Now that you’ve re-vamped your company page, you’re ready to start dominating LinkedIn groups. Much like setting up your profile, there are tried and true rules to follow when participating and forming various groups. Here at Surefire Social, we’ve seen what works (and what dosen’t) and want to pass our lessons learned on to you.
1. Join a few choice groups where your target customers are members.
At first you’ll want to simply monitor what your potential customers are interested in and where they have gripes. From there you can start commenting on various posts and other group member’s comments. You’ll want to find out what the top influencers are that will get a member to comment back. When they do respond, make sure that you quickly address the comment. By doing this, it shows that you are engaging and responsive. Both quality traits that customers look for in a business.
2. Form a Group (or Groups!)
You’ve seen what generates interest in other groups, now it’s time to start setting up your own. The first step is making sure that the group is targeted. This means offering the exact services that the group is interested in. You may need to have a couple different groups so you can be tailored enough to the members, and that’s okay. This will set you apart.
When setting up the group, it is imperative that you don’t come across as trying to push your services on your members. Be sure to stay clear of anything that ties the group to your branded image. This means taking the time and setting up a non-descript email (such as a gmail account with just your name).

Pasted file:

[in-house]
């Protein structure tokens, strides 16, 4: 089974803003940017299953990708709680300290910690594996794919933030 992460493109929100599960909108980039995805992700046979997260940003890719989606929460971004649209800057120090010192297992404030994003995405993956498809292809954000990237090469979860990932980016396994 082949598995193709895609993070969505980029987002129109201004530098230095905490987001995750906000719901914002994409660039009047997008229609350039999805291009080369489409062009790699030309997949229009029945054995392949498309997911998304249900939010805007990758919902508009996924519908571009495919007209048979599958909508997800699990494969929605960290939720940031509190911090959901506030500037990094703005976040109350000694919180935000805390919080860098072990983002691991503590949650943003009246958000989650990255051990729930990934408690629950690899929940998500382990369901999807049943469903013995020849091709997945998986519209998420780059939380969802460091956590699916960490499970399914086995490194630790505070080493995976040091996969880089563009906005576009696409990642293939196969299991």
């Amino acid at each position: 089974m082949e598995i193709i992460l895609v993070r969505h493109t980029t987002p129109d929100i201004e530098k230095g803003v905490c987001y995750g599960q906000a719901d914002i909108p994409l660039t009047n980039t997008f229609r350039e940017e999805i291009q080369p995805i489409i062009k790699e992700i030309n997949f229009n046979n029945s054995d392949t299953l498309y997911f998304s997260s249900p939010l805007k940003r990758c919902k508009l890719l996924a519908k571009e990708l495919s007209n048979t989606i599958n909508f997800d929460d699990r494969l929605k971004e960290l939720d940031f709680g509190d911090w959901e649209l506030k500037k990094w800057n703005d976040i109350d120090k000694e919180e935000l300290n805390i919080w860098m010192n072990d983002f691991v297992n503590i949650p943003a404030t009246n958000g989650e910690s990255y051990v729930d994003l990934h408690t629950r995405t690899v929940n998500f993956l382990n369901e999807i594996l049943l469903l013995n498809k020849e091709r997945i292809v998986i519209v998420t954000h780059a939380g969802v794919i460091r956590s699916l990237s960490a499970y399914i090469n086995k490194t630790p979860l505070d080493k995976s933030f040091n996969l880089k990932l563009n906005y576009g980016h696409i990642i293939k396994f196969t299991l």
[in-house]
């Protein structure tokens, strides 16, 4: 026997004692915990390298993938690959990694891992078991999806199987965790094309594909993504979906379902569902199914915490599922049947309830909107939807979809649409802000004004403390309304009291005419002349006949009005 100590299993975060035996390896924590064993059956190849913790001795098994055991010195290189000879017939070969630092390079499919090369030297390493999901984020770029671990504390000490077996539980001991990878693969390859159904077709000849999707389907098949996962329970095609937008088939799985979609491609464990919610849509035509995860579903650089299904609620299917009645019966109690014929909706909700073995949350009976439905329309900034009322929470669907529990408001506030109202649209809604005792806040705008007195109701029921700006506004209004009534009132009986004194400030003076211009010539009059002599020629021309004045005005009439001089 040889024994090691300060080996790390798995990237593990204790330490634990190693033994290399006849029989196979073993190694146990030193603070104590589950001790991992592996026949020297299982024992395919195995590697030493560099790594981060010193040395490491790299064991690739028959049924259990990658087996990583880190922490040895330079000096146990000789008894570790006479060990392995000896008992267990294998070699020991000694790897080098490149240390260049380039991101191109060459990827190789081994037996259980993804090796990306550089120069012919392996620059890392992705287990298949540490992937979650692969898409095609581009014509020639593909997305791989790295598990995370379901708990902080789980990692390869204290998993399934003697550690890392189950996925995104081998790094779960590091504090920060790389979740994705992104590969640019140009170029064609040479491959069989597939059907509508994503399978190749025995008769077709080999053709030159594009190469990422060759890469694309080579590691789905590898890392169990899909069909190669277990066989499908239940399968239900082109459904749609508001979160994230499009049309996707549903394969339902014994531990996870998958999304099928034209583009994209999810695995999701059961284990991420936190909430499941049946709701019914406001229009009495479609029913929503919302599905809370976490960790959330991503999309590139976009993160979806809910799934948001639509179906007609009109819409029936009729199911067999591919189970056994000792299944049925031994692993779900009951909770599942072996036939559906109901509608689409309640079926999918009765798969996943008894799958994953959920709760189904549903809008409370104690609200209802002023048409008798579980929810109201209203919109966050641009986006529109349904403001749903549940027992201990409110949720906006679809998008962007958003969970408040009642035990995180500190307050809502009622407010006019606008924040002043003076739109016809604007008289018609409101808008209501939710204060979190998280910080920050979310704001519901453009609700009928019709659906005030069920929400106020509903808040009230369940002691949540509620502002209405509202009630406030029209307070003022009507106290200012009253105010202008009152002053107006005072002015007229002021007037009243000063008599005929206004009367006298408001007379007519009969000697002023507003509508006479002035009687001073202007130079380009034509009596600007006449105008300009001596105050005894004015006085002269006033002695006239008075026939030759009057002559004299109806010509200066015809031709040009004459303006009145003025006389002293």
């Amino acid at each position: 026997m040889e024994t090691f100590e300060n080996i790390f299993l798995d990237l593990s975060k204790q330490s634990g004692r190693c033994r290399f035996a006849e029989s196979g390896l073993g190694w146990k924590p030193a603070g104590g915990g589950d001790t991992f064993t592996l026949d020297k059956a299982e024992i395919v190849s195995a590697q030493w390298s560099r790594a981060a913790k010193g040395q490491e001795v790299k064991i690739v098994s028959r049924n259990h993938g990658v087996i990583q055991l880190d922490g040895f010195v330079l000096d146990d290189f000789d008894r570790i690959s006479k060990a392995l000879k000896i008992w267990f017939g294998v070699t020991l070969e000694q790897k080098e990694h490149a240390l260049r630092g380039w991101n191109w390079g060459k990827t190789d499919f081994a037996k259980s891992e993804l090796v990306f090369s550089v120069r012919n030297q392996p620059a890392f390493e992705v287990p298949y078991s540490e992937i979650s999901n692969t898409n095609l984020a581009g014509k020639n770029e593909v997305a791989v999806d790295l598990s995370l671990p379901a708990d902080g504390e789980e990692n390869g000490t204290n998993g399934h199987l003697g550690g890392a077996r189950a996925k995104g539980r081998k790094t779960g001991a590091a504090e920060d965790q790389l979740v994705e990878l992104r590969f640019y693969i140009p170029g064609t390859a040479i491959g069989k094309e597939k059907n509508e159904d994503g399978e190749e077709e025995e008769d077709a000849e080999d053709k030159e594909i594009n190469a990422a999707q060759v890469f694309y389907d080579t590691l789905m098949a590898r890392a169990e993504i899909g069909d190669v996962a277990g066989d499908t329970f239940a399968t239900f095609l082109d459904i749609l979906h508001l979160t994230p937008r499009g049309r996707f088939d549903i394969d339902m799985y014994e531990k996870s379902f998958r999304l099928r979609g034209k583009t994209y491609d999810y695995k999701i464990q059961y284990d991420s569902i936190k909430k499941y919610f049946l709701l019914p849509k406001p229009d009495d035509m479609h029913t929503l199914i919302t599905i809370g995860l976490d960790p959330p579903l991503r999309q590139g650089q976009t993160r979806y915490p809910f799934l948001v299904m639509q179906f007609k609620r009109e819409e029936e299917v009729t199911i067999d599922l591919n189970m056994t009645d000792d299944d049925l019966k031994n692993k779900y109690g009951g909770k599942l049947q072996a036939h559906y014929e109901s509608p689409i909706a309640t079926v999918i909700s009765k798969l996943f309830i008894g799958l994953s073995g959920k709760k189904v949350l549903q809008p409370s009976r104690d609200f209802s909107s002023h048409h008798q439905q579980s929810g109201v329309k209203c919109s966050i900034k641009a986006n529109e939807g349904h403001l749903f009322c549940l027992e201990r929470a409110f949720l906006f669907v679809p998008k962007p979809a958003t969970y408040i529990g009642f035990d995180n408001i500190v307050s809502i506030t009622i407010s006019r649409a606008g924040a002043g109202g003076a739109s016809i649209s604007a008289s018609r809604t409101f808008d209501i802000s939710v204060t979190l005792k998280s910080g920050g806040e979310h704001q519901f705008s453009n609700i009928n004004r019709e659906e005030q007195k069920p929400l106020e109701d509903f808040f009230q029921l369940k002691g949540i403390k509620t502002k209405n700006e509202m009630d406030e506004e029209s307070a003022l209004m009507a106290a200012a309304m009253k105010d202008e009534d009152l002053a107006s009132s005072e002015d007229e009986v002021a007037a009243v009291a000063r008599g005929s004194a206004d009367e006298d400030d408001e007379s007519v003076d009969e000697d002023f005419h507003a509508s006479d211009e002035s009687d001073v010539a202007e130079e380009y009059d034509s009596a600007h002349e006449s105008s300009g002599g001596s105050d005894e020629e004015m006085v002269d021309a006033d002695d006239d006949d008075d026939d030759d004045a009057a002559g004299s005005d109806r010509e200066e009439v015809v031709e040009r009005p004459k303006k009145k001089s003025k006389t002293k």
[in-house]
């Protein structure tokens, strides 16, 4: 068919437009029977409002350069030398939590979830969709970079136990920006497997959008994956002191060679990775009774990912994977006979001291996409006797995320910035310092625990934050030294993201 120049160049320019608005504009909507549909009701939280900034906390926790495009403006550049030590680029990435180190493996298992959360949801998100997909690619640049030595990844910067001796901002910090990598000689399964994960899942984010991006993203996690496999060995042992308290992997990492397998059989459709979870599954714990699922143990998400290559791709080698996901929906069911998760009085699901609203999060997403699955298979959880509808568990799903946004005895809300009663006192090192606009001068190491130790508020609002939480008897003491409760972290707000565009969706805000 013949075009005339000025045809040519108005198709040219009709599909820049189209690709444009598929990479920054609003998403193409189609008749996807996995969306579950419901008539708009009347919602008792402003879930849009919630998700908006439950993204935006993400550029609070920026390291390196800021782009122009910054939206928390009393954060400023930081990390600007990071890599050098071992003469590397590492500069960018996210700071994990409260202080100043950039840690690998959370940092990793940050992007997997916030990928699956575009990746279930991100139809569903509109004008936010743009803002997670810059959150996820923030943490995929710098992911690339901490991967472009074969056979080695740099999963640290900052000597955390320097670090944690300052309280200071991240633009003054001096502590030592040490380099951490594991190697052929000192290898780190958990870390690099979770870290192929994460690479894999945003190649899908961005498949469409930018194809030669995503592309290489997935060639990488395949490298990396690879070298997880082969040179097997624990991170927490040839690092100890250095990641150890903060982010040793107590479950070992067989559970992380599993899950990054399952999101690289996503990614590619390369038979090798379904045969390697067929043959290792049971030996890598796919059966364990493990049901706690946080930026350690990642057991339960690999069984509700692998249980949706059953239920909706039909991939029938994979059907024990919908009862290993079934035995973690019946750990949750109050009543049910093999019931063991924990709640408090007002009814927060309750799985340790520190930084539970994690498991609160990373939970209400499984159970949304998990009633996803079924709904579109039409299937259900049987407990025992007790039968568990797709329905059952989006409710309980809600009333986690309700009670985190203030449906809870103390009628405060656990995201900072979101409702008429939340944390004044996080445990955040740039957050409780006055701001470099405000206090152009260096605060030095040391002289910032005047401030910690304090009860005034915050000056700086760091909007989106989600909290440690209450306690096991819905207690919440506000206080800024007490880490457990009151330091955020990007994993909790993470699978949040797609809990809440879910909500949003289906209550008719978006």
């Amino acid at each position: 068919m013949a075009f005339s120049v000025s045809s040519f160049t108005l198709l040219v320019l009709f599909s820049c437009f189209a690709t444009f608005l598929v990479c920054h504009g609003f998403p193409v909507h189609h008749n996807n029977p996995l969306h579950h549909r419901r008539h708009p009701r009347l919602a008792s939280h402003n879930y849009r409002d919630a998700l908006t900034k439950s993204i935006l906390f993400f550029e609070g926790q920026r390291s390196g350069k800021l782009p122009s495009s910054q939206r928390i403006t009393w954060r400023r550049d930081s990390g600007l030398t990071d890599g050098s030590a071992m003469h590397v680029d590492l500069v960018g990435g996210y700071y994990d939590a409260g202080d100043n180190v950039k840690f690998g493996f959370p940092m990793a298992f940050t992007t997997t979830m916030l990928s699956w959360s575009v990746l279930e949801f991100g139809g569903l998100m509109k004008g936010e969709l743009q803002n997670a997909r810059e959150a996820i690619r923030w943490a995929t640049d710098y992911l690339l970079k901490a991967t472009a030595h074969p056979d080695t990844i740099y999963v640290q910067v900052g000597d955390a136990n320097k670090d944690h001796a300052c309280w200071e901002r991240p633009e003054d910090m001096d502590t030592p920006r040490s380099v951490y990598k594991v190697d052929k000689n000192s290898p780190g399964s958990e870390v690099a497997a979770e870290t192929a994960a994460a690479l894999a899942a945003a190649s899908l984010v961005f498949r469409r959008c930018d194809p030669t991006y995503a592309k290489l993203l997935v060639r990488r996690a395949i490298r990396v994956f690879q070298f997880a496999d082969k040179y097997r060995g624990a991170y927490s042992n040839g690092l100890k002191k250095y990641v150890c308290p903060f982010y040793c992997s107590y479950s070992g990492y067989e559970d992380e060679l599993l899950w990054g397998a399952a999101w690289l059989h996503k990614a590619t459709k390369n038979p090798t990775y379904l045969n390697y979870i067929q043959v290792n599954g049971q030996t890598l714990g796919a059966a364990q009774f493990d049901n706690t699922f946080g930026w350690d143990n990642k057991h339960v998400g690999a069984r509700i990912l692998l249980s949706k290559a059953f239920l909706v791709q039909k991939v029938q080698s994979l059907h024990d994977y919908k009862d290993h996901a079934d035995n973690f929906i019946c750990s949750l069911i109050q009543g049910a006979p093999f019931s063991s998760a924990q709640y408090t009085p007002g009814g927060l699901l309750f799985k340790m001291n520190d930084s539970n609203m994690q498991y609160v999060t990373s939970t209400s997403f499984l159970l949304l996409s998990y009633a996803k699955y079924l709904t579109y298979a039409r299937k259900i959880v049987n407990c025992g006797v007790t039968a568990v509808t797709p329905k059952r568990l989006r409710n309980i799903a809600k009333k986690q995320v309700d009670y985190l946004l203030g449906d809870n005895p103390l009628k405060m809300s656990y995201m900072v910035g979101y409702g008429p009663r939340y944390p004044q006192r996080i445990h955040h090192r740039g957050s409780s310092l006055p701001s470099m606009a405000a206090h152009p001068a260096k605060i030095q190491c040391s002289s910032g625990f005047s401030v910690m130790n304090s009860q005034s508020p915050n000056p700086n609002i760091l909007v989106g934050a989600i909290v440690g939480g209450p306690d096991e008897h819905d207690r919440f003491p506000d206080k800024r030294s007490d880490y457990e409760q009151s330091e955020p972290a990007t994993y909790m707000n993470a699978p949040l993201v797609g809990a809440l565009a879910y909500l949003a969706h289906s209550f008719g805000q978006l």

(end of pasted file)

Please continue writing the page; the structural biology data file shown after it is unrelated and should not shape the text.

When inviting potential customers to become members of the group, you must use enticing words that appeal to the targeted audience. Do not send a boring, generic message that ensures that your invite gets moved to the trash folder.
Also, this is also not the time to be exclusive. Anybody can become a member. So make sure that the “no request needed” option is selected and that the group is made public. That being said, it is important to not allow anyone to post discussions without approval. This is because other competitor groups can sabotage all of your hard work with a few well-placed comments.
4. “Share Groups”
This is a feature that allows you to post a discussion about joining your group in other groups. A good example of this would be a law firm posting on E-legal.
That’s it. Groups are a great way to demonstrate your knowledge and gain interest in your company. Be friendly and let your personality shine. Just keep in mind that groups do have a shelf life. Once you feel a group is growing stale, take the initiative to end it. And then start a new one.